It is possible that I know more about riding in Chicago cabs than any human being now alive. Okay, maybe not, but I have logged serious, serious time in cabs, pushed many bills through the Plexiglass barriers, and can note therefore with some confidence:
The Very Most Annoying Thing That Cab Drivers Do
The Creep (AKA Taxi Creep, Cap Creep) is a function of a cab driver's (complete) inability to come to a complete stop--an inability to bring the vehicle to rest. Cab drivers spend all day--weeks, years--whizzing around the city, sliding through yellow lights, making rolling stops, getting through traffic as fast as they can (most of them, anyway), and eventually some drivers--or actually maybe the ones who do this have always done so, because they seem really attached to this behavior--just can't stop, period. They can't stop not stopping.
What happens during the Creep is that the cab will brake to a red light, but immediately take his foot of the brake and periodically pump it, so that the 60 seconds that you're at the light comprises a series of little herky-jerky lurches as you get farther and farther out through the crosswalks and beyond. I've been in cabs that were halfway through an intersection already when the light turns green. Creepers just can't sit there. They can usually manage about three seconds of Still, before they--unconsciously, I think--are in motion again with another pump. And another and another.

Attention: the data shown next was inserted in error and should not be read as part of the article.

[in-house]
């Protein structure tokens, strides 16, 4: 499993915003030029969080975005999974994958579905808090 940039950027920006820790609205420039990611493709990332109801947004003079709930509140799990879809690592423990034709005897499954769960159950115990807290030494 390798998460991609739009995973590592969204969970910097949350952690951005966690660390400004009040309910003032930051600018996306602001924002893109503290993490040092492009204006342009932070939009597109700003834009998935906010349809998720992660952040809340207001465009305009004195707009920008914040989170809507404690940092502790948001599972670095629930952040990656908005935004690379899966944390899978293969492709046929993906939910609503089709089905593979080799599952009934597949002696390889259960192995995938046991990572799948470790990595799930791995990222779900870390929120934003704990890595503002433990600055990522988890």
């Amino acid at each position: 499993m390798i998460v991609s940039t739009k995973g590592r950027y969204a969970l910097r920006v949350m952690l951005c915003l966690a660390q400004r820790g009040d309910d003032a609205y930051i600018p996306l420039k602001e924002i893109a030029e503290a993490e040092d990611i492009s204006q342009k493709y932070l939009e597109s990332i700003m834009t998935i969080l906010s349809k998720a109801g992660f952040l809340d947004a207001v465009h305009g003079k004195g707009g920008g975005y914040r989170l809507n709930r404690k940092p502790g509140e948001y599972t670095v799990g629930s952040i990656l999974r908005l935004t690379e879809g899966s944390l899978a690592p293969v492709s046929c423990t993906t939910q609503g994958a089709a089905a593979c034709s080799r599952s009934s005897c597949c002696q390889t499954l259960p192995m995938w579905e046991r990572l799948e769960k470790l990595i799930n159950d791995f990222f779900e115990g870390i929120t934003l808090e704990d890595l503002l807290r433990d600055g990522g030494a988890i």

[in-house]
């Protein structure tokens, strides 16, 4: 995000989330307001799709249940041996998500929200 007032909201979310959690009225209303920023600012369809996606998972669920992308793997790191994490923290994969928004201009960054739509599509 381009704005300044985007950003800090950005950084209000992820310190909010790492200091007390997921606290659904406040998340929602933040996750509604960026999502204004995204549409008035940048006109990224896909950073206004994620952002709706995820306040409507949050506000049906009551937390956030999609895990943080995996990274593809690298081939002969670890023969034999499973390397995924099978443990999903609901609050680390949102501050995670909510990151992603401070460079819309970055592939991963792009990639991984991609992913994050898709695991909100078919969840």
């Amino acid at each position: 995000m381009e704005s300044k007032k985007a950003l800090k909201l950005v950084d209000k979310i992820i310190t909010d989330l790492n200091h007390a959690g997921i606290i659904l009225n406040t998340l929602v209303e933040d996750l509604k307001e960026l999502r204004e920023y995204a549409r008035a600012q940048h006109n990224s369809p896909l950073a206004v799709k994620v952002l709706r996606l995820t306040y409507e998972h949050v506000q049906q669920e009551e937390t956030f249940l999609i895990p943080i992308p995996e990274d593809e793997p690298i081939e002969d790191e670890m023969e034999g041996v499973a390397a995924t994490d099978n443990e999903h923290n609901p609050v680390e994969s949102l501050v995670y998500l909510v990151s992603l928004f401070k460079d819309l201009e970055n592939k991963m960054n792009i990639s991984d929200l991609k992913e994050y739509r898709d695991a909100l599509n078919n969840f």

It's not just the slow creep into pedestrian traffic and intersections that is annoying, it's the feeling it creates. You can feel the (unconscious, but) building impatience from the driver's foot, through the cab, into your own body. You want to tell the dude (I've had about three female cab drivers in 20 years) to just stop. Stop! You can't make it go any faster, you aren't exempt from the normal rules of traffic, I'm tired of my body being hiccuped forward in tiny little lurches over and over. Please stop! (A parallel phenomenon, by the way, is the driver who does the same with the gas pedal--pumps the gas over and over, so that time on the open road is a series of accelerations rather than smooth rolling. It's just as annnoying. Please Go!)
There is absolutely nothing to do about the Creep, by the way. I do often make an involuntary gesture of putting my hand up on the seat in front of me to try to "stop" it--involuntary, inevitable, probably passive-aggressive in origin--but that does nothing. All I can do is note it.